Fire department looks to build new fire hall
BELFIELD -- The Belfield Fire Department may be short-staffed, but it has still outgrown its current facility. The department is working to construct a new fire hall building south of town. The need for a new facility has been under review for at...
BELFIELD -- The Belfield Fire Department may be short-staffed, but it has still outgrown its current facility.
The department is working to construct a new fire hall building south of town.
The need for a new facility has been under review for at least the last six years. Hammering out the details, however, didn't begin until this year, said Belfield Fire Chief Kevin Hushka.
Hushka has been fire chief for 11 years. He owns Kevin's Auto & Truck Repair down the street from the current fire hall. Originally from South Heart, Hushka has been on the Belfield Fire Department for 13 years.
"I own a business in town and thought I should help out while I was here," Hushka said. "I saw we're always short of people on the fire department and that was always an interest of mine. Before I knew it, I ended up becoming fire chief."
There are 18 firefighters, the fewest the Belfield department has had in many years. Its largest count was 24, he added.
The new hall is a long time coming.
"At first, we were just going to add on to the current building where vehicles are parked sideways and behind each other," Hushka said. "We knew we needed at least double the size of our current place."
The need for a new building has come from the department gradually acquiring more equipment over the years, which is more than the current facility can hold.
The hall houses a grass fire unit, a support van, the town's ambulance and two pumping units. The newest addition is a hazardous materials (hazmat) vehicle, which has to stay outside year around. There is a small meeting room/office area in one part of the building, the garage with the vehicles and a corner for the firefighters' gear.
"We got the hazmat in 2005 and it sits outside," Hushka said. "Kids get on it and step on the valves. A tire is flat and the paint is faded. We're lucky we haven't needed to use it since 2005."
"I wanted to make sure there will be a bigger training area and meeting room, an emergency bay twice as long and a bigger storage area," Hushka said.
The Belfield City Council approved the new fire hall project in July.
A feasibility study was completed earlier this year to qualify for federal funding. From this study, the council learned it would be against federal regulations to add to the current building since it is in a 500-year flood plain area.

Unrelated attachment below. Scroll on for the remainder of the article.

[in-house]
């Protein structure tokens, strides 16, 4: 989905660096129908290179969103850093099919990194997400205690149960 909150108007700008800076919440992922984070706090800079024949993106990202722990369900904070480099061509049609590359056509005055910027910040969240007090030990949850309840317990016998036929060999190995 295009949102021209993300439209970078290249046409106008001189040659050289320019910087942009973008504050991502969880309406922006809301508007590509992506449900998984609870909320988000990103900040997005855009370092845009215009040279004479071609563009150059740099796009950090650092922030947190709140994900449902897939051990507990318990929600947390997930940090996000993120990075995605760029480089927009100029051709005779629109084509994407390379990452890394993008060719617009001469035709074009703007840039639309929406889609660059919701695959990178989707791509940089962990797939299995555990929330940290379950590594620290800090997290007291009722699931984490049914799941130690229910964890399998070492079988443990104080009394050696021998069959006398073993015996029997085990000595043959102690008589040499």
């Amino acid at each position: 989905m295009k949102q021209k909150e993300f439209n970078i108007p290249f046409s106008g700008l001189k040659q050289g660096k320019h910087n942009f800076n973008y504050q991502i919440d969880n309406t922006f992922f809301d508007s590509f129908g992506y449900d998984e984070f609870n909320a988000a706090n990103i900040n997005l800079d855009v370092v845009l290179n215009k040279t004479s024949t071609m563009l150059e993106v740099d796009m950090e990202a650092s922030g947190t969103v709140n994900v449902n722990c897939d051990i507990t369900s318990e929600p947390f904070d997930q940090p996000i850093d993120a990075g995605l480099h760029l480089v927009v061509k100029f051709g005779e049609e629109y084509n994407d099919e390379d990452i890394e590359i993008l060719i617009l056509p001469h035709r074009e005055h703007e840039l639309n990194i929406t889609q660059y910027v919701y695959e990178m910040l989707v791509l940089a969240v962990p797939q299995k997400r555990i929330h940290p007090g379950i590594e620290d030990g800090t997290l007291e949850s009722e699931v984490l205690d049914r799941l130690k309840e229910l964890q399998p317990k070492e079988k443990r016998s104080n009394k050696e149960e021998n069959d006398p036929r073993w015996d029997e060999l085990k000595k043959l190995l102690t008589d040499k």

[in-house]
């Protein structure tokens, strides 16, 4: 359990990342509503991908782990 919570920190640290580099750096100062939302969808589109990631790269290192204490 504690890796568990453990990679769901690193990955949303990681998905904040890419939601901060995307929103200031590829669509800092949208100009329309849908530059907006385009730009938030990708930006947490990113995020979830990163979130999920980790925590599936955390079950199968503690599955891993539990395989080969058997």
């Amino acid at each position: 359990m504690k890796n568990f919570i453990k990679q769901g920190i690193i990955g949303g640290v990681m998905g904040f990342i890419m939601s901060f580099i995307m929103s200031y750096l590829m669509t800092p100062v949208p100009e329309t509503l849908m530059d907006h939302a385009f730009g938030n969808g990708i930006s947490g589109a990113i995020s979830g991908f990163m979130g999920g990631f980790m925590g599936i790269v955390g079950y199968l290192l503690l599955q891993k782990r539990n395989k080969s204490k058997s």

"We also realized it would be cheaper to build a new place than remodel the old one," Hushka said. "With the feasibility study, we committed to the double size for a new building in a different location and received a preliminary USDA grant of $30,000 for the study, plans and specs, which the Roosevelt Custer Regional Council applied for on our behalf."
The new fire hall has been part of the city's strategic planning efforts through the public meetings prompted by the council's support.
"The doubled size is adequate for now, but the building is being designed to be able to be added on to for future expansion if we run out of room (again)," Hushka said.
The location of the new building is on the south side of town down Main Street where two old greenhouses stand. The greenhouses are to be removed in the near future.
The department looked at several different lots that were still too close to the 500-year flood plain.
"We looked for an accessible spot," he added. "It's the best location because it splits the town in half so we can go either direction with about the same distance."
The USDA is reviewing the preliminary building plans, which are the unofficial blueprints for the new facility. Once the plans are approved, the bids go out for construction. Hushka said the construction should begin in the spring of 2008 to avoid extra costs with working in the winter.
Due to loans and grants, the fire department has to be moved in and the facility must be operational by the end of next year.
"Some of our money runs out at the end of 2008, so we have to push the project along as fast as we can," Hushka said. "I think it is feasible though. Construction should only take a couple months."
The original estimate for the new building from the feasibility study is $305,000. The city has been saving over the past four years for the new hall with four EDIO Energy Impact grants totaling $40,000, said Belfield City Auditor Cindy Ewoniuk.
Other funds have come from a $53,900 community development block grant from the Custer council, which will be slightly less due to administrative fees. The fire department also has raised funds during the past few years and has pledged $15,000.
A bulk of the funds is from the USDA, which already has reimbursed the city for the cost of the feasibility study. The city received a $45,675 USDA grant and a $132,825 low-interest loan. Ewoniuk said the city is responsible for securing further funds that are needed later.
The old fire hall could become a city shop, but no formal plans are in place for that building.